This week, Chicago’s local TV stations had to decide how to show viewers Facebook video of four people torturing and taunting a mentally disabled man.
In 2015, the same stations were faced with the decision to air video of 17-year-old Laquan McDonald being shot 16 times by a Chicago police officer.
Poynter.org applauded Chicago’s locals for their cautious and thoughtful approach to respecting the line between informing an audience and sensationalizing a story.
“I told my newsroom ‘I don’t necessarily need to be first on this story,”‘ WMAQ news director Frank Whittaker told Poynter.
“Even though we were looking at this video, for a couple of hours we didn’t know for sure if it happened in our city or if it was even real,” said Jennifer Graves vp and news director for WLS. “We kept asking, ‘Was this a joke?'”
When police confirmed the video was authentic, they did not provide details about the suspects, the motive or the victim. And, until Thursday, nobody was charged and still the stations stuck to internal guidelines not to name or show suspects until they have been charged even while the raw video showing the victim and the abusers flowed on social media.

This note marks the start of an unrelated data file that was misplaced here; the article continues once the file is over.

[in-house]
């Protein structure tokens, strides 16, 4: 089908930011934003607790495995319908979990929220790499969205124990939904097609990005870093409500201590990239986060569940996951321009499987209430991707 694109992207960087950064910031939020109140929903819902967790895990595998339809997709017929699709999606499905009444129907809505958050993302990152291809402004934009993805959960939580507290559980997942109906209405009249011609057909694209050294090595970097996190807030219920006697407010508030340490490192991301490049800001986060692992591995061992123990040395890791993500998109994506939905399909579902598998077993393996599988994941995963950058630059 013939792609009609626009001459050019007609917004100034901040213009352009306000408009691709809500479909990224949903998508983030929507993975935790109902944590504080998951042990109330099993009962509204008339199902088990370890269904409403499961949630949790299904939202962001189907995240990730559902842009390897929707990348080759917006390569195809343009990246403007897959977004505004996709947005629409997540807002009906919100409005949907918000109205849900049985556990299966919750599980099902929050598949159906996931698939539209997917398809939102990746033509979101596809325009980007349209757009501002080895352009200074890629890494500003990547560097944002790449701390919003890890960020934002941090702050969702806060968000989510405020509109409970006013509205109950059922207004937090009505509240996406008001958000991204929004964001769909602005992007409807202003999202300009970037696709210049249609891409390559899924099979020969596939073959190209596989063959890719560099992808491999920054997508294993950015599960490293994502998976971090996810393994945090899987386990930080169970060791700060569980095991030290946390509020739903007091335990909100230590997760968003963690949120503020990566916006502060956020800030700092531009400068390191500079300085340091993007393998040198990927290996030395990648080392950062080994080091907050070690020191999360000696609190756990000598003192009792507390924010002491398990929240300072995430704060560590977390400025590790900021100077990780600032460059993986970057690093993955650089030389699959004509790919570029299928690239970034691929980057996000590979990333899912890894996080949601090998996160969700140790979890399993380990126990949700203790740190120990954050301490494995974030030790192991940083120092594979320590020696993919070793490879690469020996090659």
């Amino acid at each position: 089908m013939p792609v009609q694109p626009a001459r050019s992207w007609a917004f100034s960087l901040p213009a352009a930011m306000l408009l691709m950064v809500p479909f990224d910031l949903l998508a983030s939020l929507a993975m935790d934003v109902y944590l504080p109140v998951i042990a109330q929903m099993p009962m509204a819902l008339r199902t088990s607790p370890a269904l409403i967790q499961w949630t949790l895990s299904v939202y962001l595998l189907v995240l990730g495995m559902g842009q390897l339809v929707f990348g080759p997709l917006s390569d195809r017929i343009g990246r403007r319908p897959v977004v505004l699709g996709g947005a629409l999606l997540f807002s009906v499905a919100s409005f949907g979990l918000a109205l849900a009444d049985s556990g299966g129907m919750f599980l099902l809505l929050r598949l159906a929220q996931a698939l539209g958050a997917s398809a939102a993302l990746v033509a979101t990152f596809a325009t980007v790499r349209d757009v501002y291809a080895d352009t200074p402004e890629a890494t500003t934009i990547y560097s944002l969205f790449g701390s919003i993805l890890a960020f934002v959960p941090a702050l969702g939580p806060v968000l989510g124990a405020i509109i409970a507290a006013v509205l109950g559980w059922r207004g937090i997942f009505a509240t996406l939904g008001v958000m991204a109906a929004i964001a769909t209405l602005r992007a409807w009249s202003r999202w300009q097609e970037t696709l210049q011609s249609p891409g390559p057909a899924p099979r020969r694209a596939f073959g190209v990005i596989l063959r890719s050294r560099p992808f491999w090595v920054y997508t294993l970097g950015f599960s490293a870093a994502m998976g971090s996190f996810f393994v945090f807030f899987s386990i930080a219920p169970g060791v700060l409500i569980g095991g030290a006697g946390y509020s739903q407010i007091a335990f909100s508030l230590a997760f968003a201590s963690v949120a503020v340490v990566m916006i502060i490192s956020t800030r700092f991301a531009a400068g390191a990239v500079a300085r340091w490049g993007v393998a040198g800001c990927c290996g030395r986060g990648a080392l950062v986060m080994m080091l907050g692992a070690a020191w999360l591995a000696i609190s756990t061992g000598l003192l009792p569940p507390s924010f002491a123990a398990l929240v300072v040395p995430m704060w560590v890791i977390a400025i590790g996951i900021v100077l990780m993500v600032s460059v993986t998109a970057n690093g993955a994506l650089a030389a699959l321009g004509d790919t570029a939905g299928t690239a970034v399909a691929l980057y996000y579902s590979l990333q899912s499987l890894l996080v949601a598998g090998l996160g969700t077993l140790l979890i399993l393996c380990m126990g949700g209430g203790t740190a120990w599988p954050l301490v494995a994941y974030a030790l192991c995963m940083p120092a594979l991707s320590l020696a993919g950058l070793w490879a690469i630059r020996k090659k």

Before they knew more about the video, local journalists took steps to mitigate the damage it might cause. Even though the Facebook Live video clearly showed the suspected assailants, WMAQ did not show the suspects’ faces until police filed charges, Whittaker said. The same conversations were going on at stations throughout Chicago.
“We didn’t know if these people were juveniles,” Graves said. “We just didn’t know enough.”
We’ve distilled some Poynter’s tips for stations faced with the similar circumstances. Click here to read the entire piece.
-Consider the tone of the coverage. When you have repulsive video, there’s no need to pile on hype. Cut back on the adjectives and be factual when describing the clip.
-When journalists run the video days later, they should consider whether they have a justification every time. The reasons to use the video become less compelling as time passes; journalists can assume most people have seen or chosen not to see the images or hear the audio.
-Any time you use disturbing images, prepare your audience for what’s coming next. I am not a fan of generic warnings like, “Some of these images may be disturbing.” Tell viewers what they are going to see and why.
-If you consider this video to be news, as I do, explain to the public why you think so. I would argue that this kind of violence happens out of sight most often, which allows the rest of us to live comfortably not knowing the depths that humanity can sink to.
-The vulgar soundbites present special decision-making challenges. On TV, for reasons of FCC regulation, I would bleep or mask the F-word. The FCC does not generally penalize broadcasters who air profanity in the course of a legitimate news story, but the primary reason for airing vulgar language should be to provide clarity about whether somebody said something inflammatory.